• MAY 6, 2010

Mid & smallcaps: Which direction from here?

After seeing a decline in the early part of this year, stocks of midsize and small size companies have outperformed their larger peers in recent times. The BSE Midcap and BSE Small cap indices have moved up by nearly 1% each over the past month and by about 8% and 5% respectively since the beginning of this year. The BSE-Sensex and the BSE-100 indices on the other hand have given negative returns in both these periods. About the movement of these indices over the past year or so, it is very well known. Stocks of small and mid-sized companies have by far outperformed their larger peers.

We have written quite a few articles about our concerns over valuations and the upsurge in the movement of these indices. If we look at the chart below, it does seem as if it is one of those times.

Source: CMIE Prowess

On seeing the returns of the four indices - BSE-Sensex, BSE-100, BSE-Midcap and BSE-Smallcap, we can clearly see that the midcaps have been left behind in the race. Smallcaps on the other hand have outperformed the midcaps by a good margin. In fact, returns from the smallcap stocks are similar to that of the BSE-Sensex. As compared to the BSE-100 Index, they are marginally higher.

Going by history, more often than not, there has been some shakeup seen when such a situation has occurred i.e. whenever returns from stocks of small sized companies have done better than those of the larger stocks.

Apart from looking at the absolute returns, one should also consider the index valuations. However, this time around, the valuations do not seem to be in sync with the BSE-Smallcap index's movement. If we see the chart below, there seems to have been a quite a bit of change in the index's valuations since January this year. The index's PE (price to earnings ratio) has fallen from about 19 times to levels of 16 times. In the process, the gap between the valuations of the two indices does appear to have expanded.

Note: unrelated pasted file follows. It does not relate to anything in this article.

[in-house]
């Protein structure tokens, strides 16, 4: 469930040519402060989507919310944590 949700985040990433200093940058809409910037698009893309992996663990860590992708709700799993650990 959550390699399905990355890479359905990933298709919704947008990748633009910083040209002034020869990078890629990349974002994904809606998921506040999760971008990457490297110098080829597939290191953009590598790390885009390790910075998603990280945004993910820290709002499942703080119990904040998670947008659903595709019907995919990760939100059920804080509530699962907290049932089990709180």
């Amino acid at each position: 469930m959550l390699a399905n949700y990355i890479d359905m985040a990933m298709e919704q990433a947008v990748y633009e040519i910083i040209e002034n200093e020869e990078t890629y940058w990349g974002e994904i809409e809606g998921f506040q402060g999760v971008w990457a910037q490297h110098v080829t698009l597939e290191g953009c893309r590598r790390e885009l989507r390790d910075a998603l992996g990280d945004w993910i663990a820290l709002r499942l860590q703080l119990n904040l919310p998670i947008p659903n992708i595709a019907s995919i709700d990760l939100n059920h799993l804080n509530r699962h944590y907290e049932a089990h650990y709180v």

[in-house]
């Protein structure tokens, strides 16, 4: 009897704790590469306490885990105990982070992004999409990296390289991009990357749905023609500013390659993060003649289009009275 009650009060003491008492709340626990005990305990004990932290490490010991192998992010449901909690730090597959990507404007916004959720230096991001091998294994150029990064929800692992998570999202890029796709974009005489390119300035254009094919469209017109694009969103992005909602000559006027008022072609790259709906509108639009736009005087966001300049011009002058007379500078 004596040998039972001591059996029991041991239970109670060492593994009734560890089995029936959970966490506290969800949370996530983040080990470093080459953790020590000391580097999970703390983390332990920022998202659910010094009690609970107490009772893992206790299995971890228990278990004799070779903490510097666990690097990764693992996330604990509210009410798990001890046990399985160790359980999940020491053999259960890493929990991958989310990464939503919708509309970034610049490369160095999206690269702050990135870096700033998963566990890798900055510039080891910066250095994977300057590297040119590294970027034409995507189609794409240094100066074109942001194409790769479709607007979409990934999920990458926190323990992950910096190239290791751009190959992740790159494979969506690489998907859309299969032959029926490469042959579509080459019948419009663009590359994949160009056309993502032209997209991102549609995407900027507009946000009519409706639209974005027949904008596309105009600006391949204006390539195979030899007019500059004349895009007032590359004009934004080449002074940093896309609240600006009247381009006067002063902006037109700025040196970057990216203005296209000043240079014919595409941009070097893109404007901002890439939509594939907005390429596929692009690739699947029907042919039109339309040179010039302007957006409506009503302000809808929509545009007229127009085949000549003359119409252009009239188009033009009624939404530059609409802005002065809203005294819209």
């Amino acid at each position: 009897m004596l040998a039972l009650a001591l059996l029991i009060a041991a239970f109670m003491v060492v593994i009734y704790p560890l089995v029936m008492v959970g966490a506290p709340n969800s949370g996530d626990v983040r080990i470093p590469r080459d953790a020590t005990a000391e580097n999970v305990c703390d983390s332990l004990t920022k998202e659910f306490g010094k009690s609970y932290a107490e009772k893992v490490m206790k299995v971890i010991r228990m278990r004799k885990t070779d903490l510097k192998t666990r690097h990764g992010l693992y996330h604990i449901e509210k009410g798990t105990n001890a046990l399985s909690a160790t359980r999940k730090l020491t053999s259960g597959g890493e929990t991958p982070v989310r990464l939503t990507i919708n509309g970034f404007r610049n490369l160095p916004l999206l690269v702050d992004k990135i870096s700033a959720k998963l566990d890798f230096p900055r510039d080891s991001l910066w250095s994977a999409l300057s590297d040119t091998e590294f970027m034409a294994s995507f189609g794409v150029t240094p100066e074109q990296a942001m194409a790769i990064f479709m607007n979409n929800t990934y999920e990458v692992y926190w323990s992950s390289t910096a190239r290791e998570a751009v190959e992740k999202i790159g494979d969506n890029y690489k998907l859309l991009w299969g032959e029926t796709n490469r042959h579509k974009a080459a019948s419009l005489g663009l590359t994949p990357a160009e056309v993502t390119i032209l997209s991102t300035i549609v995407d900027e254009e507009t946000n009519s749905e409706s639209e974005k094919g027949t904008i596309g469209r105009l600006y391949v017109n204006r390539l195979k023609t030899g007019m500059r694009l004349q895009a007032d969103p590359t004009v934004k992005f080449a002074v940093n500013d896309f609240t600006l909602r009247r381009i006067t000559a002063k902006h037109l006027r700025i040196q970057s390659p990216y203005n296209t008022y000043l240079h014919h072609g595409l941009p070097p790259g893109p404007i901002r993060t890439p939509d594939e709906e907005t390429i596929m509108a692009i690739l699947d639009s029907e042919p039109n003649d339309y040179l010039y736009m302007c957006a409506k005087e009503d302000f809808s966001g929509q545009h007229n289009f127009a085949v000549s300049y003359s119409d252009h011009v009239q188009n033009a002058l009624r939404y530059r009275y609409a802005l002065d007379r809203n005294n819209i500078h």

Source: CMIE Prowess

Midcaps on the other hand seem as if they have some catching up to do. While midcaps have underperformed stocks from the other categories (in absolute terms), the story is different in terms of valuations. As the BSE-Sensex and the BSE-100 indices have given negative returns over the past few months, their valuations have moved down as well. In the process, valuations of the midcaps stocks seem to be quite close to that of its peers.

Which way the indices move is anyone's guess. But investors would do well to keep in mind that on an overall basis, stocks across categories do seem to be fairly priced. For example, the BSE-Sensex is trading at a PE of about 20 times. The average PE it has traded it at over the past five years is about 19 times. But it is quite obvious that investors are bullish about India Inc.'s financial performance. What else would be the reason for higher valuations?

Similar is the case for the smaller stock category. For small and midsized stocks to justify high valuations, their financial performance will need to move in tandem. In the result season so far, the financial performance of small and midsized companies has been quite decent. But then again, it would only be better if investors invest in good companies trading at attractive valuations.

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